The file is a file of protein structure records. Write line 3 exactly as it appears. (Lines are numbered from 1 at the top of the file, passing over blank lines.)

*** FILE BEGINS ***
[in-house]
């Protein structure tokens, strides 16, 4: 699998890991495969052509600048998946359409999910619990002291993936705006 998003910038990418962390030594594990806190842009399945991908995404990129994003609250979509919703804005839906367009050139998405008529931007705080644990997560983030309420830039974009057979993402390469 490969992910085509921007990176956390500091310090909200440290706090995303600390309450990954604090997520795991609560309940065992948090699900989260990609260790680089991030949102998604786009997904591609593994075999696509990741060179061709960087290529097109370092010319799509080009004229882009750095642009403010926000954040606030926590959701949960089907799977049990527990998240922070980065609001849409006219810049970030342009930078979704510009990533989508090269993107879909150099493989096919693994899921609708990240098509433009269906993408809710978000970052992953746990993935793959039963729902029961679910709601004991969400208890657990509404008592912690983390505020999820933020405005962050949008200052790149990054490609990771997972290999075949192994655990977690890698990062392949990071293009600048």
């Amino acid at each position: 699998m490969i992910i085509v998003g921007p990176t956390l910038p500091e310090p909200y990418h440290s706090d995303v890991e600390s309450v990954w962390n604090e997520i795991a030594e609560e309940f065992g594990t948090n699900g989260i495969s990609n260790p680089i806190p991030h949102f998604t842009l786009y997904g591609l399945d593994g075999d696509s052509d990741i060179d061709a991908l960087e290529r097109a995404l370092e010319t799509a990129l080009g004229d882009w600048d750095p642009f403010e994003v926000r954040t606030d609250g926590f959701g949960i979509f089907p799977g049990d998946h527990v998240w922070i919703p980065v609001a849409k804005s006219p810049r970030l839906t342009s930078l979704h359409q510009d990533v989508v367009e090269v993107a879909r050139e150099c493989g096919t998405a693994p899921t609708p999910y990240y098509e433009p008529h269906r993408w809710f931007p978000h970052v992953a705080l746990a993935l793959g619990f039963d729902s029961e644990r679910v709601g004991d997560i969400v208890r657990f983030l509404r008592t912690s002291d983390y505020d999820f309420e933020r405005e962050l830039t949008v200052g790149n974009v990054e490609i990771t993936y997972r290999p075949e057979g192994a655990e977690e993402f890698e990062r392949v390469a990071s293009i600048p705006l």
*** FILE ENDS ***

């Amino acid at each position: 699998m490969i992910i085509v998003g921007p990176t956390l910038p500091e310090p909200y990418h440290s706090d995303v890991e600390s309450v990954w962390n604090e997520i795991a030594e609560e309940f065992g594990t948090n699900g989260i495969s990609n260790p680089i806190p991030h949102f998604t842009l786009y997904g591609l399945d593994g075999d696509s052509d990741i060179d061709a991908l960087e290529r097109a995404l370092e010319t799509a990129l080009g004229d882009w600048d750095p642009f403010e994003v926000r954040t606030d609250g926590f959701g949960i979509f089907p799977g049990d998946h527990v998240w922070i919703p980065v609001a849409k804005s006219p810049r970030l839906t342009s930078l979704h359409q510009d990533v989508v367009e090269v993107a879909r050139e150099c493989g096919t998405a693994p899921t609708p999910y990240y098509e433009p008529h269906r993408w809710f931007p978000h970052v992953a705080l746990a993935l793959g619990f039963d729902s029961e644990r679910v709601g004991d997560i969400v208890r657990f983030l509404r008592t912690s002291d983390y505020d999820f309420e933020r405005e962050l830039t949008v200052g790149n974009v990054e490609i990771t993936y997972r290999p075949e057979g192994a655990e977690e993402f890698e990062r392949v390469a990071s293009i600048p705006l």